You have to bear in mind that the Harpe cases aren’t designed for optimal cooling solutions at stock. It’s for the working professional, those packing the latest generation of AMD Threadrippers, someone after silence more than cooling performance, for instance, if you work in an acoustic studio, or something with keeping things quiet can provide tangible working benefits. And for those hot days, when you’re rendering out a 30-minute 4K video in Premiere Pro or pulling a four-hour gaming sesh in the Witcher 3 one last time, it may be that you have to open that front panel and pull the top covers off just to get that air flowing again. But then, it's quite similar to the removable front panel on Phantek's P600S, albeit this one's on a hinge.

Whether it all comes together, we’ll have to wait and see, as there are a lot of elements here that may very well introduce more noise than actually reduce it. Fan filters, in particular, can actually harm rather than help in some designs.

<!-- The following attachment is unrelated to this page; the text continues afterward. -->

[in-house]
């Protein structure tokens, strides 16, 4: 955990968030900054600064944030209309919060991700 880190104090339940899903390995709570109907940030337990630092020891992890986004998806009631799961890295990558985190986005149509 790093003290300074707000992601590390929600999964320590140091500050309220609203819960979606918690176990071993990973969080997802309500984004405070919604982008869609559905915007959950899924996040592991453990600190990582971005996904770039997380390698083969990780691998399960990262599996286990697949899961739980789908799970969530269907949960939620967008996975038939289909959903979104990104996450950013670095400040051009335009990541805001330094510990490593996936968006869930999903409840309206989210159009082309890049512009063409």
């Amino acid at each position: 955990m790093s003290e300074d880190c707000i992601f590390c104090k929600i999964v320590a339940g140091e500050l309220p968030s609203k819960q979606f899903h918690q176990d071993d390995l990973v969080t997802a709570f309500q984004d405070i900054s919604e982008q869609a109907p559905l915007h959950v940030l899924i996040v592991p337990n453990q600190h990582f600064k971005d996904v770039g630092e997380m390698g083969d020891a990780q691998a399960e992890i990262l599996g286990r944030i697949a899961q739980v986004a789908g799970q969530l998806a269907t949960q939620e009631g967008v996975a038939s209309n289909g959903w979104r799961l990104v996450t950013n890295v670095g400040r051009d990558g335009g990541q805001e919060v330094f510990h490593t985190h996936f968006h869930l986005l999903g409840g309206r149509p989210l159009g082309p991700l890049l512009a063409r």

Outside of the silence-oriented wizardry, the internal hardware support is very similar to the aforementioned cases. There’s still the same max support for a 360mm rad, still the same motherboard support; however, you get one less hard drive slot, and a slightly different I/O setup, which is somewhat confusing given that this is a case aimed at the professional market. Although perhaps that's more a reflection on our collective enthusiasts steering away from the likes of local hard drives, and more towards NAS and cloud storage instead.

MSI Harpe 300X/R Specifications

Form FactorMid Tower
Motherboard SupportE-ATX, ATX, Micro-ATX, ITX
Radiator SupportUp to 360mm front and roof, 140mm in rear
Dimensions232(W)x480(H)x536(D) mm
Included FansTBC
Front I/OPower, Reset, RGB LED Control, 2x USB 3.2 Type A, 2x USB 2.0, 1x USB 3.2 Type C, 3.5mm audio jacks
PCI Expansion Slots8 Standard, 2 Vertical
Drive Support4x 3.5/2.5", 2x 2.5"
Release DateTBC
Zak Storey

As Associate Editor of Tom's Hardware's prestigous British division, Zak specializes in system building, case reviews and peripherals, and has a particular penchant for liquid-cooling. He's also a lover of all things Viking/Scandinavian (thus the poor attempt at a beard).